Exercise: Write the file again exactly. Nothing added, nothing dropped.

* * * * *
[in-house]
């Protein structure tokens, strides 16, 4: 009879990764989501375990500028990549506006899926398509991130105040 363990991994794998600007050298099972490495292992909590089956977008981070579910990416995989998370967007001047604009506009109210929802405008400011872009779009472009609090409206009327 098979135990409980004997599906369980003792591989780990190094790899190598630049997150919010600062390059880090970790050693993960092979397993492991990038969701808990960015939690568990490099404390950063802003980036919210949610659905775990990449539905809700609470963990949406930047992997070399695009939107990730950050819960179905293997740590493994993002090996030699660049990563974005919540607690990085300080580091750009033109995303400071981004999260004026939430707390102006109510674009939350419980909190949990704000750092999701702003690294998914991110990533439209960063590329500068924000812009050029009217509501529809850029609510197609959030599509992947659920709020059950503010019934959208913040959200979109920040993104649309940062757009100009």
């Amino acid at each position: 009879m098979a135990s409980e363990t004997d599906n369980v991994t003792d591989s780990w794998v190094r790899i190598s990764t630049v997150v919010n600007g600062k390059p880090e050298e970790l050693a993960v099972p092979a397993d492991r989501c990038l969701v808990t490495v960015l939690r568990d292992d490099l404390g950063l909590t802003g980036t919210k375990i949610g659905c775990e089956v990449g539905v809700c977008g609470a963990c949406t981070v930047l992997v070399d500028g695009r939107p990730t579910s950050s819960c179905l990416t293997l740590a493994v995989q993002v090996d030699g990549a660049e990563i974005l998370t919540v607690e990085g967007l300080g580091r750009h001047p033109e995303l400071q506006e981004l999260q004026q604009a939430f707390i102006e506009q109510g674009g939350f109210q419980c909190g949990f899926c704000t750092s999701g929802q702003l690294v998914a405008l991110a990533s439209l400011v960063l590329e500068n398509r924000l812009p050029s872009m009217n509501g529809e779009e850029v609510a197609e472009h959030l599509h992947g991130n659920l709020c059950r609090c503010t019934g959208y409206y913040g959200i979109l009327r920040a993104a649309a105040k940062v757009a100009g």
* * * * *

[in-house]
């Protein structure tokens, strides 16, 4: 009879990764989501375990500028990549506006899926398509991130105040 363990991994794998600007050298099972490495292992909590089956977008981070579910990416995989998370967007001047604009506009109210929802405008400011872009779009472009609090409206009327 098979135990409980004997599906369980003792591989780990190094790899190598630049997150919010600062390059880090970790050693993960092979397993492991990038969701808990960015939690568990490099404390950063802003980036919210949610659905775990990449539905809700609470963990949406930047992997070399695009939107990730950050819960179905293997740590493994993002090996030699660049990563974005919540607690990085300080580091750009033109995303400071981004999260004026939430707390102006109510674009939350419980909190949990704000750092999701702003690294998914991110990533439209960063590329500068924000812009050029009217509501529809850029609510197609959030599509992947659920709020059950503010019934959208913040959200979109920040993104649309940062757009100009």
């Amino acid at each position: 009879m098979a135990s409980e363990t004997d599906n369980v991994t003792d591989s780990w794998v190094r790899i190598s990764t630049v997150v919010n600007g600062k390059p880090e050298e970790l050693a993960v099972p092979a397993d492991r989501c990038l969701v808990t490495v960015l939690r568990d292992d490099l404390g950063l909590t802003g980036t919210k375990i949610g659905c775990e089956v990449g539905v809700c977008g609470a963990c949406t981070v930047l992997v070399d500028g695009r939107p990730t579910s950050s819960c179905l990416t293997l740590a493994v995989q993002v090996d030699g990549a660049e990563i974005l998370t919540v607690e990085g967007l300080g580091r750009h001047p033109e995303l400071q506006e981004l999260q004026q604009a939430f707390i102006e506009q109510g674009g939350f109210q419980c909190g949990f899926c704000t750092s999701g929802q702003l690294v998914a405008l991110a990533s439209l400011v960063l590329e500068n398509r924000l812009p050029s872009m009217n509501g529809e779009e850029v609510a197609e472009h959030l599509h992947g991130n659920l709020c059950r609090c503010t019934g959208y409206y913040g959200i979109l009327r920040a993104a649309a105040k940062v757009a100009g």